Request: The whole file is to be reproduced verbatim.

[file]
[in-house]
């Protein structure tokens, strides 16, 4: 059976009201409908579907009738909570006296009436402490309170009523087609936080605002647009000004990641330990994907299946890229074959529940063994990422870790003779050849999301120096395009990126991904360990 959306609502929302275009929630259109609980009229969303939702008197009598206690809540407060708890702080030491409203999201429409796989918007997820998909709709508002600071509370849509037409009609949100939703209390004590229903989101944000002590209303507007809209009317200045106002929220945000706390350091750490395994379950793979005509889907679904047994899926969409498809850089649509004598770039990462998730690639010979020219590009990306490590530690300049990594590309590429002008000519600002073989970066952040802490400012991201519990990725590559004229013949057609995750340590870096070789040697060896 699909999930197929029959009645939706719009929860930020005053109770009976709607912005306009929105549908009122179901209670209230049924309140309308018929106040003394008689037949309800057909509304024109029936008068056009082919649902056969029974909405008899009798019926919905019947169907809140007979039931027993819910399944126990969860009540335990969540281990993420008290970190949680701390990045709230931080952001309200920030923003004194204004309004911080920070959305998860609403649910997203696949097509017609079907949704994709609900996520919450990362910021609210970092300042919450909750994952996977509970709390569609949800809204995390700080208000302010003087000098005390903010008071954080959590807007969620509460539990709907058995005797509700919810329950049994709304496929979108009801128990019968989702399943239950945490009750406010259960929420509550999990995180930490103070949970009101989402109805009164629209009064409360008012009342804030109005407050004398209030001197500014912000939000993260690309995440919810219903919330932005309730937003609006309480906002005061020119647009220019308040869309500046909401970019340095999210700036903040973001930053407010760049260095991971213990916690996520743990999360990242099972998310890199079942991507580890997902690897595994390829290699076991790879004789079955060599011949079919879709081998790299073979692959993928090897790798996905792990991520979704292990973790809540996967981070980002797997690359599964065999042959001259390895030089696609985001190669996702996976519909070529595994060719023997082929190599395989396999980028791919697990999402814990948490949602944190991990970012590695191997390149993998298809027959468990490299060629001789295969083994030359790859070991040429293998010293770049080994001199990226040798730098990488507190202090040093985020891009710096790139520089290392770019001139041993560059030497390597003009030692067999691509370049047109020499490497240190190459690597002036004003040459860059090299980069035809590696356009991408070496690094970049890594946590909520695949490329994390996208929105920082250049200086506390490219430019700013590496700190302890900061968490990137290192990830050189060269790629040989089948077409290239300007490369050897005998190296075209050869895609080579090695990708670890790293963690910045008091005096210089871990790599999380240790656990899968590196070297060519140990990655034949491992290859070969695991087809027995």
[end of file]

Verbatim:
[in-house]
């Protein structure tokens, strides 16, 4: 059976009201409908579907009738909570006296009436402490309170009523087609936080605002647009000004990641330990994907299946890229074959529940063994990422870790003779050849999301120096395009990126991904360990 959306609502929302275009929630259109609980009229969303939702008197009598206690809540407060708890702080030491409203999201429409796989918007997820998909709709508002600071509370849509037409009609949100939703209390004590229903989101944000002590209303507007809209009317200045106002929220945000706390350091750490395994379950793979005509889907679904047994899926969409498809850089649509004598770039990462998730690639010979020219590009990306490590530690300049990594590309590429002008000519600002073989970066952040802490400012991201519990990725590559004229013949057609995750340590870096070789040697060896 699909999930197929029959009645939706719009929860930020005053109770009976709607912005306009929105549908009122179901209670209230049924309140309308018929106040003394008689037949309800057909509304024109029936008068056009082919649902056969029974909405008899009798019926919905019947169907809140007979039931027993819910399944126990969860009540335990969540281990993420008290970190949680701390990045709230931080952001309200920030923003004194204004309004911080920070959305998860609403649910997203696949097509017609079907949704994709609900996520919450990362910021609210970092300042919450909750994952996977509970709390569609949800809204995390700080208000302010003087000098005390903010008071954080959590807007969620509460539990709907058995005797509700919810329950049994709304496929979108009801128990019968989702399943239950945490009750406010259960929420509550999990995180930490103070949970009101989402109805009164629209009064409360008012009342804030109005407050004398209030001197500014912000939000993260690309995440919810219903919330932005309730937003609006309480906002005061020119647009220019308040869309500046909401970019340095999210700036903040973001930053407010760049260095991971213990916690996520743990999360990242099972998310890199079942991507580890997902690897595994390829290699076991790879004789079955060599011949079919879709081998790299073979692959993928090897790798996905792990991520979704292990973790809540996967981070980002797997690359599964065999042959001259390895030089696609985001190669996702996976519909070529595994060719023997082929190599395989396999980028791919697990999402814990948490949602944190991990970012590695191997390149993998298809027959468990490299060629001789295969083994030359790859070991040429293998010293770049080994001199990226040798730098990488507190202090040093985020891009710096790139520089290392770019001139041993560059030497390597003009030692067999691509370049047109020499490497240190190459690597002036004003040459860059090299980069035809590696356009991408070496690094970049890594946590909520695949490329994390996208929105920082250049200086506390490219430019700013590496700190302890900061968490990137290192990830050189060269790629040989089948077409290239300007490369050897005998190296075209050869895609080579090695990708670890790293963690910045008091005096210089871990790599999380240790656990899968590196070297060519140990990655034949491992290859070969695991087809027995």